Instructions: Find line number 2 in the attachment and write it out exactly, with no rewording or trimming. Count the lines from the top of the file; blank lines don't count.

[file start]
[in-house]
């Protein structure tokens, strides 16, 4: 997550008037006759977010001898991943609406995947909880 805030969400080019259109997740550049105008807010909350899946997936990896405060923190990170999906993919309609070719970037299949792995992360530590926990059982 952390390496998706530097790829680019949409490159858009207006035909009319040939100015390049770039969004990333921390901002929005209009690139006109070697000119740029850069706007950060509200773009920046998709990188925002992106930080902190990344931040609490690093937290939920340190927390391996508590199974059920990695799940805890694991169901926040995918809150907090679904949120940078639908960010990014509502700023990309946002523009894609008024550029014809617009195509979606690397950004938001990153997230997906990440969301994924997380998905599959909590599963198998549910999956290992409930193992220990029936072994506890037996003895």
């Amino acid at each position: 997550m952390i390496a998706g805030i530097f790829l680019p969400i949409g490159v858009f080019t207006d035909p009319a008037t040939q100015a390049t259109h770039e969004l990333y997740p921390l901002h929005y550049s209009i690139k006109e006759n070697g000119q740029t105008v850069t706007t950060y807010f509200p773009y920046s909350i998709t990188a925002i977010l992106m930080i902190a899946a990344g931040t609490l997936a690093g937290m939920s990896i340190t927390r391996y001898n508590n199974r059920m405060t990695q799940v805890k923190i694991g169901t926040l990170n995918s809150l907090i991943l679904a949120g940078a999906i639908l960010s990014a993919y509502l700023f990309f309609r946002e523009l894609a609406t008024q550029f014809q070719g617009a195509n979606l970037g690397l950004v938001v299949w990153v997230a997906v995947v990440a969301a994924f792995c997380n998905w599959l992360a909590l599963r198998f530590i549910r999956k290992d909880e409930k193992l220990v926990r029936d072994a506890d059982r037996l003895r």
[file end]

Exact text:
């Protein structure tokens, strides 16, 4: 997550008037006759977010001898991943609406995947909880 805030969400080019259109997740550049105008807010909350899946997936990896405060923190990170999906993919309609070719970037299949792995992360530590926990059982 952390390496998706530097790829680019949409490159858009207006035909009319040939100015390049770039969004990333921390901002929005209009690139006109070697000119740029850069706007950060509200773009920046998709990188925002992106930080902190990344931040609490690093937290939920340190927390391996508590199974059920990695799940805890694991169901926040995918809150907090679904949120940078639908960010990014509502700023990309946002523009894609008024550029014809617009195509979606690397950004938001990153997230997906990440969301994924997380998905599959909590599963198998549910999956290992409930193992220990029936072994506890037996003895």